A stealth tax too far?

  TopCat® 20:13 02 Apr 12
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Taxes to the right of us; taxes to the left. Taxes on just about everything in this country and now they are thinking of demanding "drivers to pay £288 a year to just to park at work." Employers providing more than ten spaces will have to pay and the levy has already come into force by the Nottingham City Council. It is thought that the scheme will eventually roll-out nationwide! stealth tax details

My working days are long over but that doesn't stop me from utterly condemning such a lowdown sneaky way of raising more revenue from the working people of Britain. Whoever devised this levy should, in my opinion, be hung, drawn and quartered and then taxed to the hilt! What's your opinion on this, fellow members? Shall we march on Westminster, forsooth? :) TC.

  lotvic 20:22 02 Apr 12

Nay, twas April 1st yesterday.

Seriously I thought it was a joke until I read your link. This is diabolical, same idiocy as the nurses having to pay to park in hospital car park. As you said - Taxes everywhere.

  morddwyd 21:29 02 Apr 12

In this day and age free parking is a perk, like luncheon vouchers.

Of course it should be taxed.

  Forum Editor 22:25 02 Apr 12

"Of course it should be taxed"

I'm afraid I'm in agreement,much as it pains me to say so.

  Condom 22:56 02 Apr 12

Again this smacks to me of London thinking being rolled out over the country. London has public transport facilities that other places would kill for. Many towns have little to offer in that way and a car is pretty much a necessity. If I was still working I wouldn't be able to reach my old place of work by public transport and I would certainly not get home at night as much of what we do have stops running at 6pm.

There is no public transport that goes from where we live to our local hospital where my wife has to work shifts so public transport is totally out of the question but she still has to pay to park her car.

If I do go into town I normally travel Park & Ride but again as the car park is locked at 6.30 Pm after the last bus has arrived I have often had to leave what I was doing early in case my car gets locked up for the night.

  Chegs ®™ 04:27 03 Apr 12

I live in rural england where public transport is a joke,yet recently I read that the Council was considering introducing a parking charge for residents in the town centre.The Council are presently pushing a huge new office development to reduce the congestion on the (only) route to/from Sellafield hoping to attract 600+ office staff from Sellafield.I presume that these 600 staff are supposed to walk to/from work,as the multi-storey carpark just along the road from the site of the development is privately owned and rarely used as its expensive.I know what will happen to these workers cars,they'll park on the supermarket carpark a similar distance in the opposite direction as they do on other supermarket carparks around the town.When Tesco at the northern end of town announced they were going to start charging people for longer than 2hrs parking,the workers who'd previously used Tescos carpark simply parked up the hill,frequently blocking access to the residents homes.Every time any attempt is made to ease traffic flow by creating laybys/painting yellow lines or whatever,vehicles simply ignore the restrictions/laybys & park where they've always done then write to the local paper complaining if they're unlucky enough to get a ticket(or the Council who then cancel the ticket)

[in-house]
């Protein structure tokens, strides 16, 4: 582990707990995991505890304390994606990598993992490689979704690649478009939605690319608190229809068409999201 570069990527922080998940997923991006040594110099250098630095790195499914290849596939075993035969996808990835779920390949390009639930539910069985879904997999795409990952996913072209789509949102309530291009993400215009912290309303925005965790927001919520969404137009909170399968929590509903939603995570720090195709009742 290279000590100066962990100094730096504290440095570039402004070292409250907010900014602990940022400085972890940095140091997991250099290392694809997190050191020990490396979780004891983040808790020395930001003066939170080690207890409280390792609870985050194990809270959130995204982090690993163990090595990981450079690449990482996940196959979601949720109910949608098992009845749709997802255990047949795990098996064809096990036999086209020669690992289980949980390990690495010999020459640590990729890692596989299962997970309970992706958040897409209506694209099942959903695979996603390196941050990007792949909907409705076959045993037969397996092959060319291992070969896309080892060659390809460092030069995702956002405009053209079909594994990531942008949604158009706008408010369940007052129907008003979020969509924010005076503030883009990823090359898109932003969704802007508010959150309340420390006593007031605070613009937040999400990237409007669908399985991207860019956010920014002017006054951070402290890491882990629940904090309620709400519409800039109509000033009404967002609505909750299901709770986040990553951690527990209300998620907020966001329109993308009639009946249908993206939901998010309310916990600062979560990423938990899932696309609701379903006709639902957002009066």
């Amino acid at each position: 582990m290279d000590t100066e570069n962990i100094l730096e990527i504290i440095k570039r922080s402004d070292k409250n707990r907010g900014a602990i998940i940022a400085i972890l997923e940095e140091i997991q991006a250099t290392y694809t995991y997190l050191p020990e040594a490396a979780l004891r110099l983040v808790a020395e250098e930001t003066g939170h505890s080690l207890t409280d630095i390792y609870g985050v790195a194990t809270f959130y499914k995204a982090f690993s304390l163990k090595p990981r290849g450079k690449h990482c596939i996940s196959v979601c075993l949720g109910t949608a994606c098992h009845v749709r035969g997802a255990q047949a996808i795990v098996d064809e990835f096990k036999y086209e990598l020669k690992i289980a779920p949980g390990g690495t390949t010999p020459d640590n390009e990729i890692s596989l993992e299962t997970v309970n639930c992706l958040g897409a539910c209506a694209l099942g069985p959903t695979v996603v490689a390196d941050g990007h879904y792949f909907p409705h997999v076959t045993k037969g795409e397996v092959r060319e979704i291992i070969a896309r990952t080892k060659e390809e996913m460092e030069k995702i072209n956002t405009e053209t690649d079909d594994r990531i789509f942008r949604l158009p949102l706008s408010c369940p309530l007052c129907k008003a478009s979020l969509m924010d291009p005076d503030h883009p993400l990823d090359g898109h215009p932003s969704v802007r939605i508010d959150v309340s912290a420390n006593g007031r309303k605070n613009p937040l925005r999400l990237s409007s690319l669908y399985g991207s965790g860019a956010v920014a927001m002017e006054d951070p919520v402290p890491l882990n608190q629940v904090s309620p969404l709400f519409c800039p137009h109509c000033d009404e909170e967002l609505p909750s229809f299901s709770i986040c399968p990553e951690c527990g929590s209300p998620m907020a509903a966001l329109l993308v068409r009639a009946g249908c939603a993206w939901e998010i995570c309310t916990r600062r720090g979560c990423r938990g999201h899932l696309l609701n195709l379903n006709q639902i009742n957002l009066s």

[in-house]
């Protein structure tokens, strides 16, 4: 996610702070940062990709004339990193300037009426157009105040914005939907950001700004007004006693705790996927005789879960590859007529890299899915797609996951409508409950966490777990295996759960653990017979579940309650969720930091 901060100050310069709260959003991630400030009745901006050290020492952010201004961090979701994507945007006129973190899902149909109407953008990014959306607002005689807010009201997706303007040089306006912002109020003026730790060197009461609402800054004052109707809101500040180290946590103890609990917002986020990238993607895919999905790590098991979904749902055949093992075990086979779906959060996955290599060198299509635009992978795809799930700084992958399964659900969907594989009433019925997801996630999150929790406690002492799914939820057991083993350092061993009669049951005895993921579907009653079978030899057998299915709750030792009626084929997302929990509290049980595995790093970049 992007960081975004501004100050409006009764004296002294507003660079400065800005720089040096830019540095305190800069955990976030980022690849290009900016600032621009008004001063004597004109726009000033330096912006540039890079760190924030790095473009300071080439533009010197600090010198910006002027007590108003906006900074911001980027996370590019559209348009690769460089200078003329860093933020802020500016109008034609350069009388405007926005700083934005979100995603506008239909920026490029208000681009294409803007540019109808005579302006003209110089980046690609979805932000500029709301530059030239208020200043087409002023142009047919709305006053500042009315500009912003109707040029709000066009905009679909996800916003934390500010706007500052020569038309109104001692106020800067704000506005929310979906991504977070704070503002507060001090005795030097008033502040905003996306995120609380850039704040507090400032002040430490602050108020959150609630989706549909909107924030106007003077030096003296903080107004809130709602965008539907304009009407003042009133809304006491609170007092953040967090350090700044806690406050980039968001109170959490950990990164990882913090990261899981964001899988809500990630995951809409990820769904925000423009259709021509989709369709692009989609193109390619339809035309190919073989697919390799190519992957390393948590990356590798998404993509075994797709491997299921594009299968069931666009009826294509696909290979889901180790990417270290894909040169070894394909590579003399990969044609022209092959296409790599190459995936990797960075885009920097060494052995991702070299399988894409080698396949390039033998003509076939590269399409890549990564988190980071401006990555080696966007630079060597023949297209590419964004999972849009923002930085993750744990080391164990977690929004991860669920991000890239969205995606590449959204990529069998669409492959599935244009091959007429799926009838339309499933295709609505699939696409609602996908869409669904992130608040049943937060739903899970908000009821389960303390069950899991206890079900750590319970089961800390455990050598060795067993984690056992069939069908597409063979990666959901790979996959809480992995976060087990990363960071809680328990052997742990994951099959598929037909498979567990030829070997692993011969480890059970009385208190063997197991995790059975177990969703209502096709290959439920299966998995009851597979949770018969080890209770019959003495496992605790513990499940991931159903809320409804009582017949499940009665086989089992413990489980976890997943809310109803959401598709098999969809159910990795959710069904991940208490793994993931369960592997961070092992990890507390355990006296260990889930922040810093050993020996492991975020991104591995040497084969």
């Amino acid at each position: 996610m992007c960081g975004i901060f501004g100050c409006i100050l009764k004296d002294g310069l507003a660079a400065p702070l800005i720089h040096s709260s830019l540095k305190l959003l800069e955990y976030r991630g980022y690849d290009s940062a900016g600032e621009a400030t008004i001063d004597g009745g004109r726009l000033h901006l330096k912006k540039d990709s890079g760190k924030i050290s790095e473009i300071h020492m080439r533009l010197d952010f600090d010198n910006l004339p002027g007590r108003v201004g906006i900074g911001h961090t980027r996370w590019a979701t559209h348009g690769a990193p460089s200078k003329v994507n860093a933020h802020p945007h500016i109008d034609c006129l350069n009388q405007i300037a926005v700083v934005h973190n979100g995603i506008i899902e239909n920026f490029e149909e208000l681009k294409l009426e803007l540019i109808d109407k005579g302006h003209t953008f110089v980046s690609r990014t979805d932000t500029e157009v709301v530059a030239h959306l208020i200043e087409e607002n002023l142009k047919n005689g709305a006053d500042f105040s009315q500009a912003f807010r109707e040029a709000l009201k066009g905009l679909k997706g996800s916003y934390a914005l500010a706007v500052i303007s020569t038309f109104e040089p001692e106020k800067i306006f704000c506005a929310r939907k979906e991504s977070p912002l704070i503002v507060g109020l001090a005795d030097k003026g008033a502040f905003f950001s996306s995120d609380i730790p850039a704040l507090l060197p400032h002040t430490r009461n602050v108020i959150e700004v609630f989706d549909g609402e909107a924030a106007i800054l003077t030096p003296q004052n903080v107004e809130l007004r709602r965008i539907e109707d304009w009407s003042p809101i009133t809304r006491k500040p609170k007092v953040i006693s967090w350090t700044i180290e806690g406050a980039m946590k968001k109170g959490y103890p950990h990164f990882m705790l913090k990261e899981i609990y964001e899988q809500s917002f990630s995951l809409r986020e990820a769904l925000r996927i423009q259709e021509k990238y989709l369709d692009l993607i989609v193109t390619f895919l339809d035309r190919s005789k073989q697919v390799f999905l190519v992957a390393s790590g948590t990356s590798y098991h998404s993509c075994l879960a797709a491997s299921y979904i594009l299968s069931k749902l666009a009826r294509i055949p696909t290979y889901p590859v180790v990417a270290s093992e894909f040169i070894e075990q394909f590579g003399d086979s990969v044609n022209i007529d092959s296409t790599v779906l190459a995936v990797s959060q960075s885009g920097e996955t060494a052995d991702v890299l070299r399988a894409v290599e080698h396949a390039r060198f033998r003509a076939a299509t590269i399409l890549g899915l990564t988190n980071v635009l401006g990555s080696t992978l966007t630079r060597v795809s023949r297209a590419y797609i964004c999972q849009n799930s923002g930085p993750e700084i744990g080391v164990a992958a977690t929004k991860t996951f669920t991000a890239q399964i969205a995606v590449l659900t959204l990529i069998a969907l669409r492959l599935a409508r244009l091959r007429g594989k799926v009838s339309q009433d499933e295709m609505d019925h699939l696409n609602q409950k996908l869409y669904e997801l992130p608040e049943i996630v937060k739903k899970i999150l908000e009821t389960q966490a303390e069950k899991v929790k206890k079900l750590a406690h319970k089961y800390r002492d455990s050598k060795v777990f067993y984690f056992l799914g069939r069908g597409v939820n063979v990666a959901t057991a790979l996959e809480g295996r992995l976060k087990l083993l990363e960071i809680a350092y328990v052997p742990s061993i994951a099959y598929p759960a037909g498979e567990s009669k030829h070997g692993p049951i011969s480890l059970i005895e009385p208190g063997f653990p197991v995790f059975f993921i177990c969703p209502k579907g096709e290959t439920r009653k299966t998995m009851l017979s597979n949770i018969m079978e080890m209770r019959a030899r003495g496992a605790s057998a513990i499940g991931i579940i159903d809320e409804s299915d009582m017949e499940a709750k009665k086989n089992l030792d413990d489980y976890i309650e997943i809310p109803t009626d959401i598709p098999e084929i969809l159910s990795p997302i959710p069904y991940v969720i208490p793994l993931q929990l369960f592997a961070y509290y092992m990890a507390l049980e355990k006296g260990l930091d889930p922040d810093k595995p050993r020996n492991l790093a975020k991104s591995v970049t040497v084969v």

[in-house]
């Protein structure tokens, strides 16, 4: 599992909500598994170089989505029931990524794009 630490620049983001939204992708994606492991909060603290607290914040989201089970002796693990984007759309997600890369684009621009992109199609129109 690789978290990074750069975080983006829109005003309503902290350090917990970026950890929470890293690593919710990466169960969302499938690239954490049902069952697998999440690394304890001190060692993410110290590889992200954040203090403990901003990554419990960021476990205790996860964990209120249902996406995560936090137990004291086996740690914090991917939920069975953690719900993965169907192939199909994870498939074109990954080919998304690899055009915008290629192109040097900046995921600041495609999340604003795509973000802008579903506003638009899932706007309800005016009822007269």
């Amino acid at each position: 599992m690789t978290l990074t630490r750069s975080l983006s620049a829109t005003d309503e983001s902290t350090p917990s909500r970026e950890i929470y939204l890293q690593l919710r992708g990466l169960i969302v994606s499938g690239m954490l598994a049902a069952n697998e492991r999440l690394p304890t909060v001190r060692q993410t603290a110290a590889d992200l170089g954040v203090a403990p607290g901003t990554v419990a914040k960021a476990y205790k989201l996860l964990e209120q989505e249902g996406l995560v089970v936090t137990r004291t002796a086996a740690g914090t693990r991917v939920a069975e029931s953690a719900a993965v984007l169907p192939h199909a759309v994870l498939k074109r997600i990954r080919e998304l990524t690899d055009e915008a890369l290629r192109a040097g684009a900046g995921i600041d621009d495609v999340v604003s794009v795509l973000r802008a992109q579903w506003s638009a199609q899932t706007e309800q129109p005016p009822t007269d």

We had no Parking Wardens for a few months(the council didn't renew the contract)and the streets were hell to negotiate in a vehicle as double parking quickly became the norm,so did parking on junctions/corners/bus stops as the vehicle owners "were only going to be a minute getting their chips/newspapers/weekly shopping" etc & frequently were a lot longer than a "minute" thus roads rapidly became blocked.Almost every week,there are articles in the local paper about groups of parents forming together to try & address the hazards presented to their children by parents dropping kids at the school gates.Instead of forming a group,make the children walk to school(shock/horror,even in the rain)Instead of complaining about parking charges to park at work,walk.I walked to/from school from infants through to grammar school(and then walked to/from work,at least until I became a delivery driver)my daughter also walks to/from school & always has.To save costs,the council has recently cancelled the concessionary travel scheme for "faith" schools in the area & the outcry from parents,you'd think the council had announced they were going to start beheading the children.When Sellafield announced they were ending the concessionary travel scheme for its workers,barely a murmur was heard from the workforce(who seem to insist that as they're on good wages & can afford a new car,they're going to use it so all you ever see is single occupancy vehicles nose-to-tail on every road in the area)You do see quite a few cyclists heading in/out of Sellafield,but unfortunately you also read about (roughly one a year) them being killed.